You should not use Restoril if you are taking other benzodiazepines such as diazepam, alprazolam, lorazepam, Valium, Xanax, and others. Don't use sedative-hypnotics (sleep medications including zolpidem), or antihistamines (cetirizine, diphenhydramine) .
People who take Restoril and drink alcohol or use illicit drugs can also experience dangerous adverse effects. People who use this drug should tell their doctor about all other medications and supplements they are taking. These include antidepressants, allergy medications, digoxin, anti-anxiety medication, seizure medication, other sleep aids, and tranquilizers.
In rare cases, people may overdose from taking too much Restoril. Signs of an overdose may include:
- Extreme tiredness
- Passing out
- Respiratory depression (breathing problems)
If you experience any of these symptoms call 911 or contact a health care professional immediately.
Restoril Abuse & Addiction
The majority of people who use benzodiazepines don’t have problems with abuse or addiction. However, a small percentage of people may develop tolerance or dependence. Tolerance happens when the body gets used to having Restoril in the system, and a person’s usual dose doesn’t work as well. Dependence happens when a person goes through withdrawal once they stop taking Restoril. Addiction is a disease where a person can’t control their drug use.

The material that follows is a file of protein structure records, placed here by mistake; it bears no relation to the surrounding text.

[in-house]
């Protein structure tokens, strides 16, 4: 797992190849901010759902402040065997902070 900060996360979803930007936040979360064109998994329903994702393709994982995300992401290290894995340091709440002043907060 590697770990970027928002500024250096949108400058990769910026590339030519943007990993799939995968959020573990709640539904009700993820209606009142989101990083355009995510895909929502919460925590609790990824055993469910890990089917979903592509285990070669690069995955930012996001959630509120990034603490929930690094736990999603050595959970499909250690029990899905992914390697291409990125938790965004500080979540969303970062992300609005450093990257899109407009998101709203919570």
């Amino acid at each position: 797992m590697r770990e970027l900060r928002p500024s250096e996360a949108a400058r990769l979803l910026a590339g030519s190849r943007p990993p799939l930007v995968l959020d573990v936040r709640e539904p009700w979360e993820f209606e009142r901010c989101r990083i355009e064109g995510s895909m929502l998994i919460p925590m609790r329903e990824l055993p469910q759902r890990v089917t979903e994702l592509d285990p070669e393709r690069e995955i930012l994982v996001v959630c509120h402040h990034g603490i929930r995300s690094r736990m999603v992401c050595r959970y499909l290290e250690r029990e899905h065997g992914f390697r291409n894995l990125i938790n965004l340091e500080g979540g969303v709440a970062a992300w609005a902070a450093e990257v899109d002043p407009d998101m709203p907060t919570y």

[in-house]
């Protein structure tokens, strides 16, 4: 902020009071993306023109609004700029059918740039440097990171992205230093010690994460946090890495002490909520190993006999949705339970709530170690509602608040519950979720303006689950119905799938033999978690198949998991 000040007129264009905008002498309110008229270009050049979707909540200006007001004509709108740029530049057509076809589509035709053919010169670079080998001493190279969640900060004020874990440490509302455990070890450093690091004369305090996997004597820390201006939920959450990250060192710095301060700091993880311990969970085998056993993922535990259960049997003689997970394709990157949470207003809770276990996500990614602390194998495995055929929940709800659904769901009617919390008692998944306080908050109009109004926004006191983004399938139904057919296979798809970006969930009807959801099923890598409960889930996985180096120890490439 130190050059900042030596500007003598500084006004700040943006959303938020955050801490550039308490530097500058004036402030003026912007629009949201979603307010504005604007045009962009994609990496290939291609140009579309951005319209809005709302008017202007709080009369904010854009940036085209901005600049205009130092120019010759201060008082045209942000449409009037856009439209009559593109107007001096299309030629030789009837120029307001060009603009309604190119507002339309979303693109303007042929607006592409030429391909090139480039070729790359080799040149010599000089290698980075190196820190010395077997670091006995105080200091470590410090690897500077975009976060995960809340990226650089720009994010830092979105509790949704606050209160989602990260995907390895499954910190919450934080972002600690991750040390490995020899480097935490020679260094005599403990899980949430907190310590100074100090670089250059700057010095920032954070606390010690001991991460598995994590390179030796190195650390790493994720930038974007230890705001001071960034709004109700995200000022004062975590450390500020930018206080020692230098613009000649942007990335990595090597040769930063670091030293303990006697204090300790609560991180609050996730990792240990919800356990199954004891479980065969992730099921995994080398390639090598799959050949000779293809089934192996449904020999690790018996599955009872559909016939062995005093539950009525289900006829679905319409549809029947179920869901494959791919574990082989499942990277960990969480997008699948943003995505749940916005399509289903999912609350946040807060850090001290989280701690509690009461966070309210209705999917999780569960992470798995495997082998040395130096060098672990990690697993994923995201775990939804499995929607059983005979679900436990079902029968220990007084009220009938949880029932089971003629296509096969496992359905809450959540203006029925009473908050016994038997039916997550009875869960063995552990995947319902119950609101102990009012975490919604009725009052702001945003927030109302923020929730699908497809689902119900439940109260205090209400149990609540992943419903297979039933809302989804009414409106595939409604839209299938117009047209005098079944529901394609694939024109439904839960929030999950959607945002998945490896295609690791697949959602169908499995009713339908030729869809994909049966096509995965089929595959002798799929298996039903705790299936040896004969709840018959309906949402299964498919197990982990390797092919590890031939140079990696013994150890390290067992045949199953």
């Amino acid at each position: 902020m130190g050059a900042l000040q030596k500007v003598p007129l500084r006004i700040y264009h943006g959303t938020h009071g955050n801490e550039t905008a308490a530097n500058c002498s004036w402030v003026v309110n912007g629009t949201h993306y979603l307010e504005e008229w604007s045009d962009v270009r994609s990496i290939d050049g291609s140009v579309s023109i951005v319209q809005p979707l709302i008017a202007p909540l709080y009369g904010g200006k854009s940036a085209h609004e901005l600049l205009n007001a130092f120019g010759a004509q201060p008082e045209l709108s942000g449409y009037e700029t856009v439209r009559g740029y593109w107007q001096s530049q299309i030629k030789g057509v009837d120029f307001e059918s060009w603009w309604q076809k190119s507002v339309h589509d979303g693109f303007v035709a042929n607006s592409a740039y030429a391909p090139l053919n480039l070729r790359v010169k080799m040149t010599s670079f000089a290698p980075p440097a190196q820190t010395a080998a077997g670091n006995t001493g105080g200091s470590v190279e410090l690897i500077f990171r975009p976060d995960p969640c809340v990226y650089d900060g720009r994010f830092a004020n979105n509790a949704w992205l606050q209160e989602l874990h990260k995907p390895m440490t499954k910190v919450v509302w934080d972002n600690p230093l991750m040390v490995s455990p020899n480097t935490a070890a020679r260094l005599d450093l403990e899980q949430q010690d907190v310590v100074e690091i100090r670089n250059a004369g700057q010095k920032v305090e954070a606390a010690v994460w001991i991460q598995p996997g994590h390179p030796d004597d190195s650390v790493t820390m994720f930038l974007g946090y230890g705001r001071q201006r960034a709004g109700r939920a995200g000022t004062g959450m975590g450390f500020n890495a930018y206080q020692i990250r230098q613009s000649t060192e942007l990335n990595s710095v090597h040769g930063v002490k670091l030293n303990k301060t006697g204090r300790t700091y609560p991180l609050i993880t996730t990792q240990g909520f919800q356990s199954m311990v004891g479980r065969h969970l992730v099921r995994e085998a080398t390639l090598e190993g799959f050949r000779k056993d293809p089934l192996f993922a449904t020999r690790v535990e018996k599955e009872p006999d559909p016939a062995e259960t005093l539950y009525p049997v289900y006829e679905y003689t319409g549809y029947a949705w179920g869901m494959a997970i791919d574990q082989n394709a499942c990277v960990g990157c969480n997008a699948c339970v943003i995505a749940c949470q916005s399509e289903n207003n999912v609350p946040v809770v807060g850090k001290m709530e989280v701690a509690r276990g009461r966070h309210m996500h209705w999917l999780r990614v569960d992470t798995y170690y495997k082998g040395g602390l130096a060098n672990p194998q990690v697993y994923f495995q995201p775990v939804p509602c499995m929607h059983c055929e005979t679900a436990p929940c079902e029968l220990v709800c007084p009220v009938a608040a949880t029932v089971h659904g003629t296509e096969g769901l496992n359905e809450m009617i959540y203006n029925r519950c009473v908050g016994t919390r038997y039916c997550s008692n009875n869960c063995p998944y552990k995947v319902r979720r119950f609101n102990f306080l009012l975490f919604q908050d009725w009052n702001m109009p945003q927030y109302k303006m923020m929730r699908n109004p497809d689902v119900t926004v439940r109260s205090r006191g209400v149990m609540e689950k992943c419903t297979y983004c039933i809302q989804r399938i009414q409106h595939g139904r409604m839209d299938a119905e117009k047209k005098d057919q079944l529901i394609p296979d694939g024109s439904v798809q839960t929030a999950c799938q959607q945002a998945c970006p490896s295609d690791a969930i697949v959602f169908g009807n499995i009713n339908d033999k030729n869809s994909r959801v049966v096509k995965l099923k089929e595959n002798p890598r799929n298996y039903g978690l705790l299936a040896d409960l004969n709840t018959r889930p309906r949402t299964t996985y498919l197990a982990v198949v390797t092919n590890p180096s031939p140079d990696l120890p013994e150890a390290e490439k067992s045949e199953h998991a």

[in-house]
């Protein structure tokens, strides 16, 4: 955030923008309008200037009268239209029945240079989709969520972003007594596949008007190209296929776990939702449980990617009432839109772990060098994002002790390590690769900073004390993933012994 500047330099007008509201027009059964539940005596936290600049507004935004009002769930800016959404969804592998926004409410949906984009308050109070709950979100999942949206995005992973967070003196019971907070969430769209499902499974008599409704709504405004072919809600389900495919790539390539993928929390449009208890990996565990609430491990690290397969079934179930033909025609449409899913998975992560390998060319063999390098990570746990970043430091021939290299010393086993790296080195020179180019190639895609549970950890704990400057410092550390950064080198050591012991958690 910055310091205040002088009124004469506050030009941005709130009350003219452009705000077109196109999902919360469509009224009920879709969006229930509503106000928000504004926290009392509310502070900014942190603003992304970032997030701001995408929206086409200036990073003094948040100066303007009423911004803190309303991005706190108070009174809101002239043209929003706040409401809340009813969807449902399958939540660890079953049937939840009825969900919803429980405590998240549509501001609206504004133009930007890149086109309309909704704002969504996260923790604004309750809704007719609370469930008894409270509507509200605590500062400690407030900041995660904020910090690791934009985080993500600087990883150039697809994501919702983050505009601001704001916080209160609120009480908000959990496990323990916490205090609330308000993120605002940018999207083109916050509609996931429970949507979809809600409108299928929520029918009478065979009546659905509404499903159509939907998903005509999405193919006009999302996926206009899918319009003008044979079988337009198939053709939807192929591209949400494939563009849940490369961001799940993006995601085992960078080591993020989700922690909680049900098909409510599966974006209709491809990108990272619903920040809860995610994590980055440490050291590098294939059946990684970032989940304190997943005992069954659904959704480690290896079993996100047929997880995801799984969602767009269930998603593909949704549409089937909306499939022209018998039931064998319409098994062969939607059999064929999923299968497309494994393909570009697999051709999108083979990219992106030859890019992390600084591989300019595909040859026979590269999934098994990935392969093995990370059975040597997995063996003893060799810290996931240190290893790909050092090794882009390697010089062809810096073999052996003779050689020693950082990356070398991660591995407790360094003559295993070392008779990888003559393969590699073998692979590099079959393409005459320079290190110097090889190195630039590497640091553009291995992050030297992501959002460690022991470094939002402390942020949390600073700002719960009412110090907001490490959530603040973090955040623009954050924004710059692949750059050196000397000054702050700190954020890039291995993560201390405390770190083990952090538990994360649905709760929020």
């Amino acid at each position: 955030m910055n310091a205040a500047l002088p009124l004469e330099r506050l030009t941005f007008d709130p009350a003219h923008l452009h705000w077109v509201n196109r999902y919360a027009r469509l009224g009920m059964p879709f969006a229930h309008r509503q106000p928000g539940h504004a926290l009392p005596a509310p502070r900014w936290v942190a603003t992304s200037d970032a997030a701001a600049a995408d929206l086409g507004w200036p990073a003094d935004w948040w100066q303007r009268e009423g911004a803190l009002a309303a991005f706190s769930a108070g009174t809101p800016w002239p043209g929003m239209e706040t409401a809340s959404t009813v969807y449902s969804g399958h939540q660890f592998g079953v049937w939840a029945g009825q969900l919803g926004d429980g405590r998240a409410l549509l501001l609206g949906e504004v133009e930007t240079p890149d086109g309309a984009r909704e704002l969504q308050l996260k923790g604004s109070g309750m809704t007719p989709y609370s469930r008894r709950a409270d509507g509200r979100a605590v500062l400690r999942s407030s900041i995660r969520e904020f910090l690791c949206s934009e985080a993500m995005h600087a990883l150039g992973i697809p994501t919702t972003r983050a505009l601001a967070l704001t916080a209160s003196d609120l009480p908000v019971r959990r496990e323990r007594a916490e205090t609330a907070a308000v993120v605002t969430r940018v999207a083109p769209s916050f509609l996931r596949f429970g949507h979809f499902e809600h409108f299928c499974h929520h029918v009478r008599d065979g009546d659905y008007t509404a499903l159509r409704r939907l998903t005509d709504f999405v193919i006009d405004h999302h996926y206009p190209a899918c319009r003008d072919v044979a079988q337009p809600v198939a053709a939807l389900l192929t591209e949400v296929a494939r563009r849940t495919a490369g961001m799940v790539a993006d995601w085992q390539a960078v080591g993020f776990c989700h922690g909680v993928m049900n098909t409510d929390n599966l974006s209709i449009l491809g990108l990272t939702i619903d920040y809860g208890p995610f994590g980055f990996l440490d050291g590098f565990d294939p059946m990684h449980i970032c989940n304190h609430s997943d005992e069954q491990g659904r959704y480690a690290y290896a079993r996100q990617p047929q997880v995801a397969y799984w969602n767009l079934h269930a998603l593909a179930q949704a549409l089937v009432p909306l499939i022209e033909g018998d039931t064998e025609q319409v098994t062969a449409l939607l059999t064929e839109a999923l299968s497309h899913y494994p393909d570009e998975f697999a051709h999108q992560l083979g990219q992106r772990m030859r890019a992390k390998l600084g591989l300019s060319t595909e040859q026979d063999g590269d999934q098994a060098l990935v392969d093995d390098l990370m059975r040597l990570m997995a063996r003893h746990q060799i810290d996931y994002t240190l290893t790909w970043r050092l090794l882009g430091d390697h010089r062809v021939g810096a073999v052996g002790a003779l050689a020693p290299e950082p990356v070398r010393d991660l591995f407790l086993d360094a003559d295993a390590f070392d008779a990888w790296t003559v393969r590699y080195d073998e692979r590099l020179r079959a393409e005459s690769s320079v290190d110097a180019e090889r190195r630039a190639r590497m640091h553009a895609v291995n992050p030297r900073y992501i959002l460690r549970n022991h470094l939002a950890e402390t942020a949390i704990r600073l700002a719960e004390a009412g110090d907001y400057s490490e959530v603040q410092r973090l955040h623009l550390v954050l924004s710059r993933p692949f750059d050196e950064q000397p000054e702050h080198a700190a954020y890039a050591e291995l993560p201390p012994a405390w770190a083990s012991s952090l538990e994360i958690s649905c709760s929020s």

Talk to your doctor if you experience any of the following symptoms while taking Restoril:
- You need to take a higher dose in order to feel the same effects
- You have symptoms such as depression, sweating, or nausea if you miss a dose of Restoril
- You’re using Restoril along with other substances, including other sleep aids or alcohol
- You’re experiencing problems at work, school, or home because of your Restoril use, but you can’t seem to stop taking it
The best way to avoid tolerance, dependence, and addiction is to use all of your medicines exactly as directed. People are more likely to have problems if they take Restoril in higher doses than recommended, use it for long periods of time, or take it recreationally. If someone has had problems with addiction in the past, or if they have family members who have misused drugs or alcohol, they may be more likely to become tolerant or dependent on Restoril.
In 2018, around 2 percent of the U.S. population, or 5.4 million people, misused benzodiazepines.
If you decide to stop taking Restoril, your doctor will most likely reduce your dose slowly over time. This is because Restoril can cause withdrawal symptoms in people who suddenly stop taking it. Withdrawal symptoms may include:
- Uncontrollable shaking
- Stomach and muscle cramps
- Nausea or vomiting
Most people who experience withdrawal only have mild symptoms. People are more likely to have severe symptoms if they have been taking Restoril in high doses or for a long time.
People who are having trouble with benzodiazepine dependence or addiction should receive medical help. There aren’t any drugs approved to treat this condition, but rehab services and counseling can help. In particular, studies have shown that cognitive-behavioral therapy can be effective. Professional treatment helps people develop new habits and stop using benzodiazepines.